If North Korea ended its nuclear weapons development, the United States would be willing to consider energy aid for the communist country, a U.S. envoy said Monday.
The comments by Assistant U.S. Secretary of State James Kelly raised the possibility that the United States was willing to make a deal with North Korea to resolve concerns over its nuclear activities.
"Once we get beyond nuclear weapons, there may be opportunities with the U.S., with private investors, with other countries to help North Korea in the energy area," Kelly said at a news conference in Seoul.
Kelly arrived in South Korea on Sunday and met President-elect Roh Moo-hyun, who believes diplomacy is the only solution to the current crisis.
U.S. officials had previously said they would not reward North Korea for abandoning its nuclear programs, saying discussions of aid and better ties must follow steps to dismantle those programs.
But Kelly appeared to be offering a "carrot" to North Korea, which insisted on Sunday that it never admitted having a secret nuclear program, sending another conflicting signal in the escalating crisis over its alleged plans to build nuclear weapons.
"We are willing to talk to North Korea about their response to the international community," on the nuclear issue, Kelly said, echoing recent comments by other U.S. officials.
"I think we're just going to wait to see."
One analyst said the Bush administration seemed divided over how to deal with North Korea, with some officials espousing dialogue and others opposing it.
"It seems the hawks and doves have not yet finished tuning their policy," said Koh Yu-hwan, a professor of North Korea studies at Dongguk University in Seoul.
"But fundamentally, Kelly's comments are not really new since they still carry the condition that North Korea must first give up its nuclear programs," Koh said.
North Korea insistence that it never admitted having a secret nuclear program directly contradicted American reports in October that it had.
"The claim that we admitted developing nuclear weapons is an invention fabricated by the U.S. with sinister intentions," South Korea's Yonhap news agency quoted the official Rodong Sinmun newspaper as saying.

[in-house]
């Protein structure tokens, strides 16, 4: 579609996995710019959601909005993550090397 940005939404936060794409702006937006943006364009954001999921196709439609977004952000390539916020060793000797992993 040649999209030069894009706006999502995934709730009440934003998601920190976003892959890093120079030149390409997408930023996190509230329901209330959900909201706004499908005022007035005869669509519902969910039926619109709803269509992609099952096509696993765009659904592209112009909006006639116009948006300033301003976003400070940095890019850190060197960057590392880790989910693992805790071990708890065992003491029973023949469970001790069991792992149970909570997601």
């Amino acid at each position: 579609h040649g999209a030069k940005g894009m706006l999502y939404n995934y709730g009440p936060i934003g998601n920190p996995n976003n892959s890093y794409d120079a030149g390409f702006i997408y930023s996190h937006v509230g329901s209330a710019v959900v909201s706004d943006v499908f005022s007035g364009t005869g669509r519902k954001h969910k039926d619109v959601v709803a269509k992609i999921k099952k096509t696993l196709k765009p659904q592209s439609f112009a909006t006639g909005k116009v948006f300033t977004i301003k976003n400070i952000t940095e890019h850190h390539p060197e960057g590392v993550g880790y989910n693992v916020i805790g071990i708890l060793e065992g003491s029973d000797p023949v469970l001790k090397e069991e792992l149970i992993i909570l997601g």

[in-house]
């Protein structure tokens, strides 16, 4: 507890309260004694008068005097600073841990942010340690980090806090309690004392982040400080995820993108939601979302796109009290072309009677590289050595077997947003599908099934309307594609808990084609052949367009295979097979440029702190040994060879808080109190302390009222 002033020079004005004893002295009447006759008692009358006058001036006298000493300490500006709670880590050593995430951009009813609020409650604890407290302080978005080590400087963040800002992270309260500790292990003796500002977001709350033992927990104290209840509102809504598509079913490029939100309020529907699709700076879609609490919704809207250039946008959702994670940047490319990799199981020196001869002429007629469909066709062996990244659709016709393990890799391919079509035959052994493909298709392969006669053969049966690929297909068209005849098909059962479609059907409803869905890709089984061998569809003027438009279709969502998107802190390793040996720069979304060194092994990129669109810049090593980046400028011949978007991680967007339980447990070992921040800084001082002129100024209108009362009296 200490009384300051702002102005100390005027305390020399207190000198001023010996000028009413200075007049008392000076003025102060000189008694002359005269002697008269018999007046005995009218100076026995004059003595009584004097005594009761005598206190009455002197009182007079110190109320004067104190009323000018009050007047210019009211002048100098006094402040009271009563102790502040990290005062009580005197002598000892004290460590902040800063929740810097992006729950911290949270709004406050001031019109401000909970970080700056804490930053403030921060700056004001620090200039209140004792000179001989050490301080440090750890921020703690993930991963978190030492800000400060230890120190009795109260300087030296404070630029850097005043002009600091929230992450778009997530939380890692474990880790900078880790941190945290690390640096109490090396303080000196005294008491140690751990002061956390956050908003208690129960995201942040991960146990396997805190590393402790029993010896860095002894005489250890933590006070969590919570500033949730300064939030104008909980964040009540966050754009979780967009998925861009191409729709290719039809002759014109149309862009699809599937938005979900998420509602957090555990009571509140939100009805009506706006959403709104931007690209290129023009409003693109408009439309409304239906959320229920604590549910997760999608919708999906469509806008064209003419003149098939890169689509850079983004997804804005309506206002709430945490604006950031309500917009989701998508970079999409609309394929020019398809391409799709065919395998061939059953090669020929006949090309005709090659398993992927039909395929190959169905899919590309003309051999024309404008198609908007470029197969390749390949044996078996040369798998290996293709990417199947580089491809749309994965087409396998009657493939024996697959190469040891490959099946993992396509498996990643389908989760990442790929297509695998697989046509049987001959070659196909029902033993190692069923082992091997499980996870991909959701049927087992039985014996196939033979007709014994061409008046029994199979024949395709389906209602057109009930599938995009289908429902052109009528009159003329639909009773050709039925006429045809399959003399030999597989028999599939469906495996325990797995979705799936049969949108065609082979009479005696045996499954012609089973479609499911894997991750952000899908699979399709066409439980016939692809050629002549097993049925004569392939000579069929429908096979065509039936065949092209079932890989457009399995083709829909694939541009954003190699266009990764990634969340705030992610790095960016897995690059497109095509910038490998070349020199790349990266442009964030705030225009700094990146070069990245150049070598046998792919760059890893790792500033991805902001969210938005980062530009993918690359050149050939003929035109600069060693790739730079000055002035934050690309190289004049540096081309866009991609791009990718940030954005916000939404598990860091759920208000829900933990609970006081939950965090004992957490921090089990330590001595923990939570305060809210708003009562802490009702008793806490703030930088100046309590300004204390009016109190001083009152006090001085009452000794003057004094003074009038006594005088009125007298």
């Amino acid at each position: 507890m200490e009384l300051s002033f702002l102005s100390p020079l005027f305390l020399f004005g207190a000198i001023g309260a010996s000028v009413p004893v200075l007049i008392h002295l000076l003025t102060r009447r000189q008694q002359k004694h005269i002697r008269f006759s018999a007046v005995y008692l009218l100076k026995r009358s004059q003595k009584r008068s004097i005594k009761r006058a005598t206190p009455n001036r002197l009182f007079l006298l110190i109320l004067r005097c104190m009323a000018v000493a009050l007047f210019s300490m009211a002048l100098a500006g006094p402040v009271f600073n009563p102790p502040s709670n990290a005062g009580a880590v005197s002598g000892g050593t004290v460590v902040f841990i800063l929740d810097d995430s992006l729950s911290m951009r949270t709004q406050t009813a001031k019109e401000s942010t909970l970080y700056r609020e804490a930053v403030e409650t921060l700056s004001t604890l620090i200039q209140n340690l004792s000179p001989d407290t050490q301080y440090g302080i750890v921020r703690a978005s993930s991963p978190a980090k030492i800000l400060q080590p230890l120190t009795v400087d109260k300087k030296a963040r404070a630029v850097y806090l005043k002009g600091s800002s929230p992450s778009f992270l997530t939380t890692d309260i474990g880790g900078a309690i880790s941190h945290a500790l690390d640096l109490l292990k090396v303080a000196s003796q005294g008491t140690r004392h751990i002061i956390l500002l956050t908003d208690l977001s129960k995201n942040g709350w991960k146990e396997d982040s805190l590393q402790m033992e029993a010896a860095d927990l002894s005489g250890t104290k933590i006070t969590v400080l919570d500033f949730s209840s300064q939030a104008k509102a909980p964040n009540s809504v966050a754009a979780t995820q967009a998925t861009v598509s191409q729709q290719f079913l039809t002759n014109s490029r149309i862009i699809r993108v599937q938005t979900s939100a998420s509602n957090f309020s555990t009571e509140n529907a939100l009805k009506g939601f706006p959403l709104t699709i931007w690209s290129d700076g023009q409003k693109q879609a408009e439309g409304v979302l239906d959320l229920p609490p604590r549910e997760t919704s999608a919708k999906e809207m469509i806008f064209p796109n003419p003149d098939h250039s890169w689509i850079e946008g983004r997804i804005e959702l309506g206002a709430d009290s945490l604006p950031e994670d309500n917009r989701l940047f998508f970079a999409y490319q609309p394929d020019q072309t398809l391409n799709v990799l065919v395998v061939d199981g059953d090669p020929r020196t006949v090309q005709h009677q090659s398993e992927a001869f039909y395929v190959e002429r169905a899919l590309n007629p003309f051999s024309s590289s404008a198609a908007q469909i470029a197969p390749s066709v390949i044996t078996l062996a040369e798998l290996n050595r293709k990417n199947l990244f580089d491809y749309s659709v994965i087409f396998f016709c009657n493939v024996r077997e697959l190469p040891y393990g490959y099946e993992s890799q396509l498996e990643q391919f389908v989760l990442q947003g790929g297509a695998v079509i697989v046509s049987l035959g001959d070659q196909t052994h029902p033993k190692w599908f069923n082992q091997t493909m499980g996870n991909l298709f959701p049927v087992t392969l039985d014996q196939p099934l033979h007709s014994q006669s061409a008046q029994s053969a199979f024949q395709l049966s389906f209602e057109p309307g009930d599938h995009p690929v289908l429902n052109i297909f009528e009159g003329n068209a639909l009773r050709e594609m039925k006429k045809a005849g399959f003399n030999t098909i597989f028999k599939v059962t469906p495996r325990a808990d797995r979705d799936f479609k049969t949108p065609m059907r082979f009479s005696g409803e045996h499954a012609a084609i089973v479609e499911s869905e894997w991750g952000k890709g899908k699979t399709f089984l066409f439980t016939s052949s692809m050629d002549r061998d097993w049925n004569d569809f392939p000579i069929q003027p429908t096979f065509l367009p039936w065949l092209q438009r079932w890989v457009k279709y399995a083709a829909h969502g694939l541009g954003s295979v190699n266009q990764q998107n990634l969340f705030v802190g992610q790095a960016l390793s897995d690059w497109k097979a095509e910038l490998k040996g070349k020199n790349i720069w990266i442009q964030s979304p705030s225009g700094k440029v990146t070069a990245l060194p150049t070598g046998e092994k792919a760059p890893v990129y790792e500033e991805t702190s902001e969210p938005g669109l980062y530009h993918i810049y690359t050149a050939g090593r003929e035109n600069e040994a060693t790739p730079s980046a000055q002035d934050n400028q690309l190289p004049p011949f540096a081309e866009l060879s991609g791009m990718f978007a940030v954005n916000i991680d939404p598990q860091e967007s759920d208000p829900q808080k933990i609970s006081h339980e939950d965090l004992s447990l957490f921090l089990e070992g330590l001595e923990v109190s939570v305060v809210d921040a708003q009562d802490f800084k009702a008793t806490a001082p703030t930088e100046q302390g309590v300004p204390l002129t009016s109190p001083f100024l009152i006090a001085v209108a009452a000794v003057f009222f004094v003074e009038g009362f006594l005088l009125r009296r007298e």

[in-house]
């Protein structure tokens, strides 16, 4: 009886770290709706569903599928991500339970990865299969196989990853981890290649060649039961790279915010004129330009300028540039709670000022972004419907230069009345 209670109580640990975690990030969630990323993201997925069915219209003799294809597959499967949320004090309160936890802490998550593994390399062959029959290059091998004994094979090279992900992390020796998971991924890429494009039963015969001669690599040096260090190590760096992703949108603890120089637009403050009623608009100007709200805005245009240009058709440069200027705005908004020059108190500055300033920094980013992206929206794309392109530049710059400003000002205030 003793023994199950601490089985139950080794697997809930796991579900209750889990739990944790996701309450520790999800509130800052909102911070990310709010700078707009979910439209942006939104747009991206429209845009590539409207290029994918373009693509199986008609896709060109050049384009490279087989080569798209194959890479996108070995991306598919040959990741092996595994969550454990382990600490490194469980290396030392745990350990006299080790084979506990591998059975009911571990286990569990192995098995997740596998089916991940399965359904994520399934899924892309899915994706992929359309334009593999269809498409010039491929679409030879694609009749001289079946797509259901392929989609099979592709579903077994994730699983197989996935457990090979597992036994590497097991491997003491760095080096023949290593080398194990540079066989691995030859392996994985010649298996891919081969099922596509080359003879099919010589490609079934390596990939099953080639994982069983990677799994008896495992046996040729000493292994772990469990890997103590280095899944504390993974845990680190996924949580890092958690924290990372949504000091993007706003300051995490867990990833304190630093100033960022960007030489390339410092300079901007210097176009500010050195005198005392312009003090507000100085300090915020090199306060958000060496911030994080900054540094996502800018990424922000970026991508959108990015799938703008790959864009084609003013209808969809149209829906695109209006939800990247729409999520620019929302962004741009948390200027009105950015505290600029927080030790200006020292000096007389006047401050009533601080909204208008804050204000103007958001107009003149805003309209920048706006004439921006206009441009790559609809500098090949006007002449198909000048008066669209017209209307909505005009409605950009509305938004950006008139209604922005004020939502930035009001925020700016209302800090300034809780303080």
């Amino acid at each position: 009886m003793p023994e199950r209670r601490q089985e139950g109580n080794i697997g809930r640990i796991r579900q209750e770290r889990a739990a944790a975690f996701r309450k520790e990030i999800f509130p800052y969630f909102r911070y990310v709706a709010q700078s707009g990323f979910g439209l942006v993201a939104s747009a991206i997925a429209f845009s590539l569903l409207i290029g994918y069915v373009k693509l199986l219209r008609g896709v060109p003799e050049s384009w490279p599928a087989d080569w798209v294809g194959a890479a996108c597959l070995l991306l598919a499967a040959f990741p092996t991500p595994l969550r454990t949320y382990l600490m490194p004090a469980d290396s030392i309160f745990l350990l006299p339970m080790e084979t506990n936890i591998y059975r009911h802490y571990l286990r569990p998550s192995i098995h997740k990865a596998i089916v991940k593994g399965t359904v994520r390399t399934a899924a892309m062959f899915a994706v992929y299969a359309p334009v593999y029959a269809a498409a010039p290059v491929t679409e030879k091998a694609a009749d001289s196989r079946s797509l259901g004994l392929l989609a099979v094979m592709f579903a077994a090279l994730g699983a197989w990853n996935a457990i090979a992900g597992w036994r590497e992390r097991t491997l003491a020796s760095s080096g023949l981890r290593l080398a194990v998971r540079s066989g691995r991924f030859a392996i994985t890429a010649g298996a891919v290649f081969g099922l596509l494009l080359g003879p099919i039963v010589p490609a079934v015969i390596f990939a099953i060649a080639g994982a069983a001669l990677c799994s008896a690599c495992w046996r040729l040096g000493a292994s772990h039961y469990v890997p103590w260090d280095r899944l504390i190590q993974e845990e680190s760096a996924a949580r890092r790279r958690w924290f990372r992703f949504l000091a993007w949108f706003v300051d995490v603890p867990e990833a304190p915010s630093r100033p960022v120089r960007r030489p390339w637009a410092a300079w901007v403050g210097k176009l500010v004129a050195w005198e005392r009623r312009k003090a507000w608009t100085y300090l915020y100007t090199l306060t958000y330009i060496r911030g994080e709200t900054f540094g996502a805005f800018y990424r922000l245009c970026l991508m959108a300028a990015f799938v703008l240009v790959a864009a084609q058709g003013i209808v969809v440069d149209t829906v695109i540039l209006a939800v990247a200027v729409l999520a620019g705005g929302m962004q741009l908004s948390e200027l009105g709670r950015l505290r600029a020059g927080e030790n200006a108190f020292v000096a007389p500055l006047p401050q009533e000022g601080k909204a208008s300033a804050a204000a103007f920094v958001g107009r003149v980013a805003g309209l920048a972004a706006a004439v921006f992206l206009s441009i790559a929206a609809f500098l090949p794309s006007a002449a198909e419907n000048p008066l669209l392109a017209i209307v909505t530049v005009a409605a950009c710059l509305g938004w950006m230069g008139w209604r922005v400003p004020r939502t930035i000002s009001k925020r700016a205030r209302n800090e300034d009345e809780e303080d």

It was not clear if the statement was aimed at influencing a new round of talks on resolving the crisis.
Last week, North Korea withdrew from the landmark Nuclear Nonproliferation Treaty. On Monday, Rodong Sinmun said the global accord exposed the country to "constant nuclear threat" by the United States, .
"A military option is not a monopoly of the United States," the paper said, warning that North Korea would strike back if attacked.
Kelly also planned to meet Foreign Minister Choi Sung-hong and two presidential security advisers -- Yim Sung-joon and Lim Dong-won.
Kelly will travel Tuesday to China, as well as Singapore, Indonesia and Japan.
The United States believes North Korea has one or two nuclear weapons and could make several more within six months if it extracts weapons-grade plutonium from spent fuel rods at a reprocessing plant.
The North Korean newspaper blamed the United States for the current crisis and warned: "If the United States evades its responsibility and challenges us, we'll turn the citadel of imperialists into a sea of fire."
In the October announcement, the United States said the North admitted having an atomic weapons program in violation of a 1994 accord, under which Pyongyang pledged to freeze operations at its nuclear facilities in exchange for energy supplies.
In response to that admission, the United States suspended fuel shipments and the North said it would bring reactors at its Yongbyon nuclear facility back on line.
After announcing its withdrawal from the treaty Friday, North Korea ratcheted up tensions even further by suggesting it might resume missile testing.
On Saturday, North Korean leaders vowed at a rally attended by 1 million people to "smash U.S. nuclear maniacs" in a "holy war."
But North Korean Deputy U.N. Ambassador Han Song Ryol told New Mexico Gov. Bill Richardson, a former U.S. ambassador to the United Nations, that the country had no intention of building nuclear bombs.
"He told me that in a dialogue with the United States, North Korea would discuss America's concerns over verifying its nuclear program. I think that's positive," Richardson said Saturday at the end of three days of meetings with the North Koreans.
Kelly said the North Korean envoys did not cover any new ground.
"It was a little disappointing, because we really hadn't heard anything from the North Koreans speaking to him that we hadn't heard in their public pronouncements before that," he said.
Also Saturday, a North Korean official said its nuclear plant north of Pyongyang was ready for operation.
The threat of new missile tests came from the North's ambassador to China, Choe Jin Su, who said tests could resume if U.S. relations do not improve.
New tests would be the first since 1998, when North Korea shot a missile over Japan into the Pacific. Pyongyang later set a moratorium on tests which was to last into 2004.
Another official left open the possibility of the North reprocessing spent fuel rods from its nuclear reactor to make atomic bombs. Son Mun San, who oversees Pyongyang's relations with the U.N. International Atomic Energy Agency, said in Vienna, Austria, that the reprocessing plant now stands in a state of "readiness."
Since the nuclear standoff resumed, the North has removed seals placed on one of its nuclear facilities by IAEA monitors and expelled two U.N. inspectors.
During a visit to Russia that ended Sunday, Japanese Prime Minister Junichiro Koizumi urged North Korea to rescind its decision to pull out of the treaty.
"That is what's best for North Korea, for the international community," he said. "And this is true for the United States as well."
The Associated Press contributed to this report.